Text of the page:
Kolkata, June 14 (IANS) Amidst the protests, demands, ultimatums and apologies, a three-month-old child with spinal cord problem and other patients coming from various districts of West Bengal faced the brunt of the state-run hospitals doctors’ strike as the stalemate entered its fourth day on Friday.
Pictures of patients lying on pavements near many city hospitals were indicators of the way the state’s health care services have been completely throttled due to the “cease work” by the junior doctors in state-run hospitals.
While the doctors fought pressing for their demands regarding security and infrastructure, the hapless family members kept doing the rounds of different hospitals hoping to get some treatment, and fervently urged the state administration for Aquick action to normalise the services.
Patient Bhagya Das’s husband has been knocking at the doors of Burdwan Medical College and Hospital since Wednesday for his wife’s dialysis. Many thalassemia patients of various age groups seemed helpless as the outpatient departments (OPDs) remained closed.
“Please resume the work and do not make the dialysis patients and pregnant women suffer as they are not at fault. I apologise on behalf of all the patients of Bengal,” a patient’s kin requested medicos with folded hands at the NRS Medical College and Hospital – the epicentre of the protests. He pleaded with the doctors to empathise with the plight of poor people suffering without treatment.
The family members of a three-month-old ailing child looked heartbroken as they prepared to go back to their Murshidabad home after three futile days in the city when they visited one government hospital to another, only to face disappointment.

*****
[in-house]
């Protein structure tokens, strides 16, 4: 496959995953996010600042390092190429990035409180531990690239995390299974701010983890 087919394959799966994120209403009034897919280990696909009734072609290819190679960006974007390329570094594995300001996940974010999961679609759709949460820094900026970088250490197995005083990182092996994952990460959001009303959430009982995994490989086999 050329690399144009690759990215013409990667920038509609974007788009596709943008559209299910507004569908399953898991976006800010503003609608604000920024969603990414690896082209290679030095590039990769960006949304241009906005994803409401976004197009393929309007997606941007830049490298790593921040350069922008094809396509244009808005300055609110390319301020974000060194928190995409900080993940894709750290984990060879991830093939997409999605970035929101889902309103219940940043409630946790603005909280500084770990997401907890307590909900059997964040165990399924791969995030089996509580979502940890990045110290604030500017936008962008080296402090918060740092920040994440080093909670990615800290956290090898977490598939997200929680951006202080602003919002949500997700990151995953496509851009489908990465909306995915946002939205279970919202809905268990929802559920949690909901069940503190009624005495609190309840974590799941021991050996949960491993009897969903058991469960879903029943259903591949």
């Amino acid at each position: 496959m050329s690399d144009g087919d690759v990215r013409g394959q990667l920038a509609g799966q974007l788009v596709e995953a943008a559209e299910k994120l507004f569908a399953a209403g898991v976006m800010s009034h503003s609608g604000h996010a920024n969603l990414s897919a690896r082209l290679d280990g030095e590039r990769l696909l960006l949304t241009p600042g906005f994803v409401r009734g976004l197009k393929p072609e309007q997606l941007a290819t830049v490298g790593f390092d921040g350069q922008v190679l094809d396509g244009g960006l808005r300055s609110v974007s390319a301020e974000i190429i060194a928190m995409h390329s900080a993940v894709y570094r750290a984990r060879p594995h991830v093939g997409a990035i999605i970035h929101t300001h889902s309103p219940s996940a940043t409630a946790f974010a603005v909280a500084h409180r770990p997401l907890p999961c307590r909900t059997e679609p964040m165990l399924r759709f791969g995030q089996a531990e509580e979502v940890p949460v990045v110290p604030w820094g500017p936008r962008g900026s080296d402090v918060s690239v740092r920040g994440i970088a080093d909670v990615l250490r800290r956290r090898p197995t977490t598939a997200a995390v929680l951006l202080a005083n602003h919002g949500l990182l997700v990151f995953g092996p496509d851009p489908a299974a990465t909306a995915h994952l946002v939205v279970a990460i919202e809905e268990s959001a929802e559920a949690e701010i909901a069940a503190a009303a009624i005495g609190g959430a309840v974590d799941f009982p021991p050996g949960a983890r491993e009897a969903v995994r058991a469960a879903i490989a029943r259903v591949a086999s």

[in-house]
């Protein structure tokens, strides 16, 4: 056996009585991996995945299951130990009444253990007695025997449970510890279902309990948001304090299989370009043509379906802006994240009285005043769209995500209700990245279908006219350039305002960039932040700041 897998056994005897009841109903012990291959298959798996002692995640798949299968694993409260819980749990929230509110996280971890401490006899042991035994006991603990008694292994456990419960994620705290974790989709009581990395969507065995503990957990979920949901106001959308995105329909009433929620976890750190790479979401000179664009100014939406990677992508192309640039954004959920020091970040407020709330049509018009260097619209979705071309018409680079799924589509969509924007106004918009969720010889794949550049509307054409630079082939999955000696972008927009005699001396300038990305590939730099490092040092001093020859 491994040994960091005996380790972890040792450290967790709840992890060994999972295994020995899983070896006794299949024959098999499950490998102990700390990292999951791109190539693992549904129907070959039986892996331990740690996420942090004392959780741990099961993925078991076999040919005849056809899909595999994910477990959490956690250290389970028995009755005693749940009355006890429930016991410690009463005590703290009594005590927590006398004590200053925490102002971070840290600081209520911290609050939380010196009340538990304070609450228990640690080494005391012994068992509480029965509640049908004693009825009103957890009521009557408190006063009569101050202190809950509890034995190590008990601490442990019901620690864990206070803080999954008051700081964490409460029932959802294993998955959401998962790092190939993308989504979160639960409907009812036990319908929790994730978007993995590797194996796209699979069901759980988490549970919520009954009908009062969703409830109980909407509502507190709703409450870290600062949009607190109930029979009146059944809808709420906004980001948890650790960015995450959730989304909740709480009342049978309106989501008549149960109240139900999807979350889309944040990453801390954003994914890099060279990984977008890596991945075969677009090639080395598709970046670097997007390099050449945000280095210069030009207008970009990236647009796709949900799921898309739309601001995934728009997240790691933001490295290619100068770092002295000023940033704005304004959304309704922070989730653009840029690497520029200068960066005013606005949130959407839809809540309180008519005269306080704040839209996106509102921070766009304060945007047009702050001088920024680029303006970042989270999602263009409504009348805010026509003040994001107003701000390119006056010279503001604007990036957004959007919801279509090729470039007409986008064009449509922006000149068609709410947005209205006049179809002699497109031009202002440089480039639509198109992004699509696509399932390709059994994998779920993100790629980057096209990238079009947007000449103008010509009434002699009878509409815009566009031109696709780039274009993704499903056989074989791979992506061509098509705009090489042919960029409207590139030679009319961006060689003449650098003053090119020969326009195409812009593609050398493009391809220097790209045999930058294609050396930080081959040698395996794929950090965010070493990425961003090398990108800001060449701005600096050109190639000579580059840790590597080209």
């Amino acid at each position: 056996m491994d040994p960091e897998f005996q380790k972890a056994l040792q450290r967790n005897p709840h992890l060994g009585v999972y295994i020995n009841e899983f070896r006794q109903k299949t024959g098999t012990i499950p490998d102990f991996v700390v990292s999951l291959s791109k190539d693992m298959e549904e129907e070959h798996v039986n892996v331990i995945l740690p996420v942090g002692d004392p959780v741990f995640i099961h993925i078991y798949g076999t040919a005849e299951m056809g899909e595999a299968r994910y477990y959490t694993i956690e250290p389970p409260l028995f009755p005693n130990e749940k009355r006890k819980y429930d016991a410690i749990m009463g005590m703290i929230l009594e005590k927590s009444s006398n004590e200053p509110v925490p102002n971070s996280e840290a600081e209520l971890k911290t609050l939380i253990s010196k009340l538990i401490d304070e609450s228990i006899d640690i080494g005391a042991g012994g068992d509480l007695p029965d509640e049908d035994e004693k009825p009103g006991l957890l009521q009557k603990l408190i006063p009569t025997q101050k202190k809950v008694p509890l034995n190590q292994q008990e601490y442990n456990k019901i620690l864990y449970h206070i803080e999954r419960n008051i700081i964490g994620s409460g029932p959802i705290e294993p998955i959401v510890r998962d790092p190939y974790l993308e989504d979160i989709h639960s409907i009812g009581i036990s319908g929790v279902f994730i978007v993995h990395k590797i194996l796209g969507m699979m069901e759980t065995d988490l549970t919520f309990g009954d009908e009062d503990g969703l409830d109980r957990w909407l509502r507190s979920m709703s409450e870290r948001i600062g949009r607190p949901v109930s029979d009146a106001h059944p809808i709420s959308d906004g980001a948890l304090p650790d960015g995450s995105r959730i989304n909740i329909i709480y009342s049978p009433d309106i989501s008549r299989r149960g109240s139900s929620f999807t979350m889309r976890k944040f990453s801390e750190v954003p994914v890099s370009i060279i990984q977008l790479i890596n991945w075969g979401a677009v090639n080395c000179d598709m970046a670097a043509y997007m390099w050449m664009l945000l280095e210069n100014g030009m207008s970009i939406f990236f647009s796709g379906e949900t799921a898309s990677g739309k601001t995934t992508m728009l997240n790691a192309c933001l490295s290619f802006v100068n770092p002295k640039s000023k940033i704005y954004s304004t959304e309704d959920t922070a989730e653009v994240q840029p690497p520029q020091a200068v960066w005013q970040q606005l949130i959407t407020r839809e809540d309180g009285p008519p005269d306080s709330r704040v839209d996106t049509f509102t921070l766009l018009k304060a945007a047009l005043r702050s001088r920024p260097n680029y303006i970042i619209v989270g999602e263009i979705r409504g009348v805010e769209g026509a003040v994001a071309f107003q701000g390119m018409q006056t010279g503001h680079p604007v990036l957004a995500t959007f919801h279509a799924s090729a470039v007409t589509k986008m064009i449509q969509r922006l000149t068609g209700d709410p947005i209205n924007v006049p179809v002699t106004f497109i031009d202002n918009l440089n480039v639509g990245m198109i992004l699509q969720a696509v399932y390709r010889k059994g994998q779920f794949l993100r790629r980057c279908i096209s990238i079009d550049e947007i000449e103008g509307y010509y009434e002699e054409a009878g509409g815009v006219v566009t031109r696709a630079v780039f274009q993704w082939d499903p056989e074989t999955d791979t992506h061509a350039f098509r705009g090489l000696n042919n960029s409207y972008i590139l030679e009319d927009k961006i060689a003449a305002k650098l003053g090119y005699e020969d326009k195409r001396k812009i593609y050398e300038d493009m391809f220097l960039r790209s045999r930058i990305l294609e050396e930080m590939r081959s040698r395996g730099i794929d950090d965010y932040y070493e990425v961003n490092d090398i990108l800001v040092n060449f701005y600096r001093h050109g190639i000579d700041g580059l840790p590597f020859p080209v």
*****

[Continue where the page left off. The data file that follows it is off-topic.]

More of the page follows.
“I came here on Tuesday as my child has a spinal cord problem but wherever I am going, I am being sent back. We go to the hotel room at night and stay near the hospital for the entire day hoping for some solution. Now we are going back as we have limited resources,” the child’s father said.
Another patient’s kin sympathised with the junior doctors’ plight but advised them not to be harsh.
“Patient parties should never harm the doctors. But the doctors cannot make other patients suffer for somebody else’s mistake,” a woman in her thirties said.
On Thursday, a bereaved father was seen holding the body of his deceased infant outside Sagar Dutta Medical College in Kamarhati, in the suburbs of Kolkata, alleging that the child did not get any treatment.
The protests erupted at the state-run NRS Hospital on Tuesday morning bringing the regular services to a standstill, after a junior doctor was allegedly beaten up by the kin of a 75-year-old patient who died there late on Monday night.
The family members of the deceased patient alleged medical negligence. An intern named Paribaha Mukherjee sustained a serious skull injury in the attack and was admitted in the intensive care unit of the Institute of Neurosciences.
With improvement in his condition, Mukherjee has been shifted to the general bed and will be released from hospital within the next two days.
Chief Minister Mamata Banerjee visited the state-run Seth Sukhlal Karnani Memorial (SSKM) Hospital around noon, as the protesting doctors continued to raise slogans, shouting “We want justice”.
She shared some “pictures of suffering patients” that she witnessed at SSKM.
“Please take care of all patients. The poor people are coming from all districts. I will be honoured and obliged if you all please take full care of the hospitals,” Banerjee wrote to the senior doctors.
However, her threat to promulgate the stringent Essential Services Maintenance Act and words like “political conspiracy” were not well received and the protests intensified. On Friday doctors of various medical colleges resorted to mass resignation.